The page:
has been observed in cattle. It should be assumed that other
animals are susceptible to the effects of these plants.

Symptoms: Diarrhea is usually the first symptom observed.
Later, the animals go off feed, appear lethargic, and tremors
appear in the hind legs, indicating muscle degeneration. As
the muscle degeneration progresses, the urine becomes dark
(coffee-colored) and the animal becomes recumbent and is
unable to rise. Death often occurs within 12 hours after the
animal goes down. There is no fever.









WINTER PEA OR AUSTRIAN WINTER PEA (PISUM
SATIVUM SUBSP. ARVENSE)

This is an old crop that is not grown to any great extent in
Florida except for wildlife (deer plots). Seed are available
and occasionally someone will ask about them. It is similar
to the garden pea except the latter has a sweeter and more
delicate flavor. It is grown as a winter annual in the South
and as a summer annual in the Northern US. In the past this
crop was grown primarily for soil improvement.

Much of the following was excerpted from the book "South-
ern Forages". Origin: Mediterranean region. Description:
Vine winter annual with stems 2 to 4 feet long. Primary Ad-
aptation: Well-drained loam or sandy loam soil. Major Uses:
Silage, green manure, and [wildlife plants]. High nutri-
tive quality. Establishment: Seed are planted in Septem-
ber-October at 30 to 40 lb/A if grown alone or 20 to 30 lb/A
if sown with small grain. When used for forage the winter
pea is usually grown with a small grain. Fertilization: Re-
sponds well to phosphorus and potassium. Intolerant of highly
acid soil. Seasonal Production: Canbe cut for silage in April.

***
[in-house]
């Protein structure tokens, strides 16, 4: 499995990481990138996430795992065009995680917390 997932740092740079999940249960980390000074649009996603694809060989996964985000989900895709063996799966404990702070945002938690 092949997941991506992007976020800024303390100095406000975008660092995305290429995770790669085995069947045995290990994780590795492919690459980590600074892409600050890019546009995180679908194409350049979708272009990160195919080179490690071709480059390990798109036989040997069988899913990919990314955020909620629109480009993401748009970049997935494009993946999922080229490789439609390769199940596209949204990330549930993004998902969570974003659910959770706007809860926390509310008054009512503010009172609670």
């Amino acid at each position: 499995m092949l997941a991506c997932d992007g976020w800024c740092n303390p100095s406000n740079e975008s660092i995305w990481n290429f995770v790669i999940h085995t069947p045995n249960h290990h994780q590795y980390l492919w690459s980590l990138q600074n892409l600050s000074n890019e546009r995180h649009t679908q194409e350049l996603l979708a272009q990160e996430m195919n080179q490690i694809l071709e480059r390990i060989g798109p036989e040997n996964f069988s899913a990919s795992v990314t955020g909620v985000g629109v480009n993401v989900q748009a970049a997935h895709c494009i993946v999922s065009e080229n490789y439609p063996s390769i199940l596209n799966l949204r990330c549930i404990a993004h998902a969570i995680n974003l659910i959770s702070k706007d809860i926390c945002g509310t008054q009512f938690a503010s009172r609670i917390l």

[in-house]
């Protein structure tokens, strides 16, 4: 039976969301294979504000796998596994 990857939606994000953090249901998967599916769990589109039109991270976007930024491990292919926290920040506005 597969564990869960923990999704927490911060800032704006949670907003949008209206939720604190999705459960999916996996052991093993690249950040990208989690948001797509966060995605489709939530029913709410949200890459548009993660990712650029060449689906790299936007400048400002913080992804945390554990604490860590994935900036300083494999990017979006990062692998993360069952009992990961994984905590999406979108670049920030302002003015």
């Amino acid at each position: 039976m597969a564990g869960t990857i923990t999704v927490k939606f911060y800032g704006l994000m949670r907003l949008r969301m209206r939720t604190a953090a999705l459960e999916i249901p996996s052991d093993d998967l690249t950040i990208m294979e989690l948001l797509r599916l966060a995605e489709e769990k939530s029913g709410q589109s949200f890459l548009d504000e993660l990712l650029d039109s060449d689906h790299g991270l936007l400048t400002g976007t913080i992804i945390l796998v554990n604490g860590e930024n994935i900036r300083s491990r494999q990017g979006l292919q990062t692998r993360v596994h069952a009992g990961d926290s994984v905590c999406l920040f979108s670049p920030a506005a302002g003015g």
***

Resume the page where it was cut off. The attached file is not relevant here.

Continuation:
Management: Not well adapted for pasture because plants
are easily damaged by trampling. Best used as silage as the
crop is difficult to cure for hay. Pests: Downy mildew can be
quite destructive during warm wet winters. Virus diseases
can be a problem. Pea weevil, aphids, and nematodes also
can cause considerable damage.

CGC

PLANTING BAHIAGRASS IN THE FALL

In order to establish a bahiagrass pasture some producers
may desire to mix bahiagrass seed with a small grain, and/or
ryegrass, and fertilizer and spread all in one application in
the fall. This might save on planting cost, but there is con-
siderable risk involved as far as the establishment of the
bahiagrass is concerned. The bahiagrass seedlings resulting
from seed that germinate in the fall may be lost due to a freeze
or competition for light and moisture by the cool season for-
age. If the bahiagrass seed that was planted has enough dor-
mant seed, some may be carried over through the winter and
germinate in the spring. Again, competition from the cool
season forages may result in loss of these seedlings. This is
especially true if the cool season forage is not grazed and is
allowed to accumulate for harvest as hay or silage. For suc-
cessful establishment of bahiagrass it is best to plant on a
clean-tilled seedbed in the early summer when rainfall is plen-
tiful or perhaps in the early spring well ahead of the late spring
drought.

CGC

LIVESTOCK AND PASTURE TOXICITY PROBLEMS

This is the time of year when producers need to be concerned
about animal toxicity problems. When the available forage
is limited in a pasture, animals may start eating poisonous


plants that they ignored over the past year. Last year, sev-
eral beef animals were lost due to the consumption of coffee
senna. This occurred soon if not immediately after a frost.
Available forage in pastures was at a very low level and of
course had been frosted. The coffee weed may have been
more frost tolerant (still green) or the frost may have changed
the palatability (taste) of the plants making them more ac-
ceptable to the livestock. Ranchers should mow these plants
before available forage reaches a low level and before frost